Wanted to provide some updates for those who might be interested in the importing process, and some of the work I am doing on the car.
The Cappuccino will be my daily driver, so first and foremost I want to ensure that it is reliable and comfortable. The S2000 will be the track focused weapon, it will still get used once or twice a month for group drives and meets, but largely will stay in the garage between track days.
So the importation process is not as big a deal as some people make it seem, it's not hard, but you have to have all your documentation and proof to show that the car truly is 25 years or older. Once you have this, you have to have 3 different forms to bring it into the USA, one form for the EPA, one form for the DOT, and lastly one form for Customs & Border Patrol. Once you have all 3 filled out, and have all the necessary documents you have to take the car to the port you are importing the car through and the border agents inspect the car to insure it complies. Most people will use a broker, but it is possible to do this yourself... just requires a few hours of research and filling out lots of forms. Patience is key, and ask others who have gone through the process. My Cappuccino came through the port in Anacortes, Washington... there was intially a snag as the customs agent had never processed a vehicle being imported directly by the owner (myself) and not through an agent or import company, but after speaking over the phone with me and providing him some additional information to confirm my identity, they let the car in. From there the car was driven to Seattle, and I scheduled with an Auto Transport company (Montway) to collect the car and bring it to Texas.
Here is the car on the ferry coming over to the port in Anacortes, Washington
The car on American soil, waiting for the customs agents to clear it
The Cappuccino getting loaded on the car transporter while the Mini Coopers in the background look on with envy
The car arrived 4 days later, in good shape but filthy from road grime from its long journey
Tucked in the garage next to the S2000, you can tell how much smaller it is than the already "small" S2000
Once home, I needed to get the vehicle registered with the State of Texas, which has its own requirements for an imported car. First I had to get a temporary permit to allow me to drive the vehicle, this part was straight forward. From there had to get a safety inspection (no emissions testing required for cars 25 years or older) then had to get a VIN inspection performed by a local Auto Theft Task Force. Once I had both of those items completed, I went to the local DMV.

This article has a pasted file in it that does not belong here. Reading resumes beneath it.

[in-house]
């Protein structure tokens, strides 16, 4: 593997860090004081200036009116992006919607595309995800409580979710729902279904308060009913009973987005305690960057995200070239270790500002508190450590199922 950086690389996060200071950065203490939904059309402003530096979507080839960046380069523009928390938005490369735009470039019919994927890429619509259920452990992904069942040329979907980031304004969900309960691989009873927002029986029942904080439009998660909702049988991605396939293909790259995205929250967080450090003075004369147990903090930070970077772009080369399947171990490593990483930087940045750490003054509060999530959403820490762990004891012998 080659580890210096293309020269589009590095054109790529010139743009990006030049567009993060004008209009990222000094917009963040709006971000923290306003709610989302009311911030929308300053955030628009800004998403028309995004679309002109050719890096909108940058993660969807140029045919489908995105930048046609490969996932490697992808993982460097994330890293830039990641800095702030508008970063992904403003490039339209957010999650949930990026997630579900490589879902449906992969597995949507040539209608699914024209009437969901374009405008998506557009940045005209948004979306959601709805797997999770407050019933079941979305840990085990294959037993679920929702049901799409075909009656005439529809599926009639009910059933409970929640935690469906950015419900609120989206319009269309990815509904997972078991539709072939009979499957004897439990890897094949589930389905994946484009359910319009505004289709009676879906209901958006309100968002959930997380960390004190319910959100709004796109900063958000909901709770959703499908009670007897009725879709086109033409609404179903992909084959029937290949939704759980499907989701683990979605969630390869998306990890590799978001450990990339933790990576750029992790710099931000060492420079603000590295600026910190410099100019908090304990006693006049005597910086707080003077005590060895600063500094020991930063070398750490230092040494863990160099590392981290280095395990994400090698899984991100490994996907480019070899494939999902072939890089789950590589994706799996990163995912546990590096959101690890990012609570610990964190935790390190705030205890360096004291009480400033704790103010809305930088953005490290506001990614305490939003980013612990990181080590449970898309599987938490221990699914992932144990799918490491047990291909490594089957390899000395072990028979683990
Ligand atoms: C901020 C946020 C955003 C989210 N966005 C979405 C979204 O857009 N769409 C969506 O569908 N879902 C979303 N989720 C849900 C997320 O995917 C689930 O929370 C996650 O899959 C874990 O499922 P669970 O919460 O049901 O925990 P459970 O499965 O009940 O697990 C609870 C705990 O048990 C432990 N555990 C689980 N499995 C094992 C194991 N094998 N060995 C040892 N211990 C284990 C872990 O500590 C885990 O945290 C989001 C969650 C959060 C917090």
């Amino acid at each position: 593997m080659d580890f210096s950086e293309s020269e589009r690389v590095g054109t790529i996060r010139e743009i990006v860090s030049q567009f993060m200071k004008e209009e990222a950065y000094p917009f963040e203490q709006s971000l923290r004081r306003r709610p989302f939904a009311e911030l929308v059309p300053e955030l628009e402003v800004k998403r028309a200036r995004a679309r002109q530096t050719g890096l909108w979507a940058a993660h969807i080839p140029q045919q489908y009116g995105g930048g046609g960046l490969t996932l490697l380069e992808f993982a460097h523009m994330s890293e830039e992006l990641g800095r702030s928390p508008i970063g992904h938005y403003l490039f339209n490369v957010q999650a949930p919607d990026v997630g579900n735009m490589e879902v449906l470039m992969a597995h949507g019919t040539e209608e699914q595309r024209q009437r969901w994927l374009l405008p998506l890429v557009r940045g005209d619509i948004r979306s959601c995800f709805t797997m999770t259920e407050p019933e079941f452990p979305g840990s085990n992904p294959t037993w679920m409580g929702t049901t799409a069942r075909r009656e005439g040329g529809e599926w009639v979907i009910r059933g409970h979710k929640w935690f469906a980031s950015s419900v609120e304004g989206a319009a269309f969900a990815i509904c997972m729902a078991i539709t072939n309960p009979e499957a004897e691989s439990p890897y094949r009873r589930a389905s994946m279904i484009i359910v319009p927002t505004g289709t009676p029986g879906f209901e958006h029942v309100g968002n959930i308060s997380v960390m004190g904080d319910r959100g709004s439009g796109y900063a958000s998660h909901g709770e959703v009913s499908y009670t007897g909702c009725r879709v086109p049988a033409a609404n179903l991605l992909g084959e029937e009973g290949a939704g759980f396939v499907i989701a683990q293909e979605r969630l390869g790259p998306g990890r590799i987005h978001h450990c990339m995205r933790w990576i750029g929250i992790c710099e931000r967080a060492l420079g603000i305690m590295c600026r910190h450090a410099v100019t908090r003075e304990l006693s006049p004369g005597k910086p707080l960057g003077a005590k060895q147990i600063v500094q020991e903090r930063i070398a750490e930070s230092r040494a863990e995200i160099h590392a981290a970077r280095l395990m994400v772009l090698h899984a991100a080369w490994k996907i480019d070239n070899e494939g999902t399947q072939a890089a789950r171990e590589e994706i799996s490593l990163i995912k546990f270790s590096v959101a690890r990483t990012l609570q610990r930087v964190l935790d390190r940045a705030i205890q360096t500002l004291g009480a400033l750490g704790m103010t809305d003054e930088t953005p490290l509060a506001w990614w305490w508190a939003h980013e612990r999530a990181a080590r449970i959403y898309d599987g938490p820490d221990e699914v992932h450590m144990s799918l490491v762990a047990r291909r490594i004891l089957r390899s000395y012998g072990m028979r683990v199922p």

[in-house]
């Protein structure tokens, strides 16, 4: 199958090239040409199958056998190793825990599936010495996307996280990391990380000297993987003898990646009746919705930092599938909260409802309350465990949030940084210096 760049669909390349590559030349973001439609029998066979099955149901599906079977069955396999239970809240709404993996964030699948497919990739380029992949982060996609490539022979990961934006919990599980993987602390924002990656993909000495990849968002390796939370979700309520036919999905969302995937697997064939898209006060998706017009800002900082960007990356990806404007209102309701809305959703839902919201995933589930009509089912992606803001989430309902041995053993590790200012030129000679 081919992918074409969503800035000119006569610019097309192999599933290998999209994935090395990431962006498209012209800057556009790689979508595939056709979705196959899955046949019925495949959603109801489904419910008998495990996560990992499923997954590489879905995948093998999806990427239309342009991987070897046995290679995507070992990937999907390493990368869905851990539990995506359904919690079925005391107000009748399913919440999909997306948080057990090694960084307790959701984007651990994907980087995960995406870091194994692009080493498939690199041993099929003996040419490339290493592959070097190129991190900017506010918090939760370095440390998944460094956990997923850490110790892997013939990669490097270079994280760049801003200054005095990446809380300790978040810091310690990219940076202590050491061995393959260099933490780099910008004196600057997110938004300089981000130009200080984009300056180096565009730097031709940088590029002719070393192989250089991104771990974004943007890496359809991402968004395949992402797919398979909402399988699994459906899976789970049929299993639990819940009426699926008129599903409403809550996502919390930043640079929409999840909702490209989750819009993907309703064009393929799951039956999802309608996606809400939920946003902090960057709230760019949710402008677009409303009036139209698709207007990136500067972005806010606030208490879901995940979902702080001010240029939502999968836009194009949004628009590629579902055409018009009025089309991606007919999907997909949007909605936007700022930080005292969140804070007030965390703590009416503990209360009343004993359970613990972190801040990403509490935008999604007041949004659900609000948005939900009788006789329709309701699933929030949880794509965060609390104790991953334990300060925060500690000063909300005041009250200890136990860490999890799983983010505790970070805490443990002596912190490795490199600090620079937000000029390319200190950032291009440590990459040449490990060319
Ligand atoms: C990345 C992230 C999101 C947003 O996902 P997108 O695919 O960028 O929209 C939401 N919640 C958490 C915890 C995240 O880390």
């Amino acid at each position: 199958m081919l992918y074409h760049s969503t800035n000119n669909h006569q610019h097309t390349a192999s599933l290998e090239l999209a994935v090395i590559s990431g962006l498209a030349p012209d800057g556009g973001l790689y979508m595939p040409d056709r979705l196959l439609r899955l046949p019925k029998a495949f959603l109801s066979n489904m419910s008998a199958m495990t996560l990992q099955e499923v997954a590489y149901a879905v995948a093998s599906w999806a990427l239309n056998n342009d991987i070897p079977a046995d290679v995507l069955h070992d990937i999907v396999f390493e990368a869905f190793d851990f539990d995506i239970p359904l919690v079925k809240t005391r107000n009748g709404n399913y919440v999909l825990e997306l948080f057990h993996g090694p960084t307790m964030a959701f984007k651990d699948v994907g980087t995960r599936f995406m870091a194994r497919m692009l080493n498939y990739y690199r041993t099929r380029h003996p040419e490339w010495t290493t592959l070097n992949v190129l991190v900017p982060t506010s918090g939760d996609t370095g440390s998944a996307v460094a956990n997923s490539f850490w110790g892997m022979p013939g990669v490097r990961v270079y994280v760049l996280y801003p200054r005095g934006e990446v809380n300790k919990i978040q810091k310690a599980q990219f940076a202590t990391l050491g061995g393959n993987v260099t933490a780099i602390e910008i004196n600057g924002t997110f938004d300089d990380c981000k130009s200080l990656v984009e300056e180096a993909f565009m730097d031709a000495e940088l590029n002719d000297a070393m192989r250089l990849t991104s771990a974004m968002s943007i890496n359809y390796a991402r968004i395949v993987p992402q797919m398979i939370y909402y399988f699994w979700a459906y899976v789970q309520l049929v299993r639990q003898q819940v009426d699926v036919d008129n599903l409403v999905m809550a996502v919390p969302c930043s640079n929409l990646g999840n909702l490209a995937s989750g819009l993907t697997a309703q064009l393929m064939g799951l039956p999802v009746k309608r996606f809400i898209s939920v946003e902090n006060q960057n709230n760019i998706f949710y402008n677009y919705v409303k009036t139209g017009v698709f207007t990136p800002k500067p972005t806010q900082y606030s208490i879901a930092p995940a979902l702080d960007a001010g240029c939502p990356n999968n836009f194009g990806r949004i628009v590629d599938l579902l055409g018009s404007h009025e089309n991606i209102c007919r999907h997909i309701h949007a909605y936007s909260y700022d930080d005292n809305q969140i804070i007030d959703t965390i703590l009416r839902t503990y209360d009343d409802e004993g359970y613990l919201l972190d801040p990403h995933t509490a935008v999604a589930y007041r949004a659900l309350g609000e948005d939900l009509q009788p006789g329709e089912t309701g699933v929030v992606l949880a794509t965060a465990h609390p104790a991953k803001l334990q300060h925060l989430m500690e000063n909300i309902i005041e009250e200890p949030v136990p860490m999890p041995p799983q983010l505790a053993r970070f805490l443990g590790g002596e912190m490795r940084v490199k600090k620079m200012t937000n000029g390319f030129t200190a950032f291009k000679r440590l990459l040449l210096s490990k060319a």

Waiting at the local gas station for the car to be inspsected
The inspector had never seen a Kei car and was fascinated with the car, it passed with no issues
One of the things that I really enjoy is finding all the unique "JDM" touches, including this Special Racing Produce exhaust!
Oil change stickers, there are quite a few under this top one... nice to see that the Japanese owner took care of oil changes
I think this one is from the port where the vehicle was shipped from
All of these elements add to the unique character of the car, and I will be leaving them as they are.
It took a few weeks to complete all the requirements to get the official Texas registration, the strangest one was having to make an appointment with an "Auto Theft Taskforce" from a neighnoring city to have them verify that the car was not stole and then exported/imported to clean the title.
Cappuccino waiting for inspector to verify the VIN and give the all clear
Once I had all the necessary pieces done, took all the documentation (original title, import documentation, bill of sale, transportation documents, inspection certificate, VIN inspection certificate, and Texas title/registration form) to my local tax office and was able to get the car registered. As a bonus, since the car is over 25 years old, was able to register it as a "Classic Vehicle" with the state of Texas and got to personalize the plate for only $40. Went with something unique to fit the character of the car, the wife and I had taken to calling it Cappi as a nickname, and it fit... so CAPPI it is!
Now that the car was official, I decided to address some issues, repair some of the worn/old items, and personalize it for me. The first thing I did was order a replacement gauge overlay for the cluster, it's hard to know what speed you are doing when your speedometer reads in KM/H! I new that 100 kmh = 62 mph, but otherwise was relying on a GPS Speedometer app to keep it under the speed limit (and this car is easy to drive fast in!)
The gauges are made by Revlimiter, and they are amazing. Really top notch work, and the attention to detail was really refreshing. Highly recommend his products.
New gauges on top, old gauges on the bottom
Up next was the air filter, it had an HKS mushroom air filter that had definitley seen better days, the cover was filthy and starting to show surface rust, the filter itslef was clogged, and when I removed it was falling apart.
I cleaned the filter housing with Simple Green, washed it well, then resprayed the mesh cover with Duplicolo enamel spray paint. Lastly replaced the air filter with a new HKS air filter, looks brand new!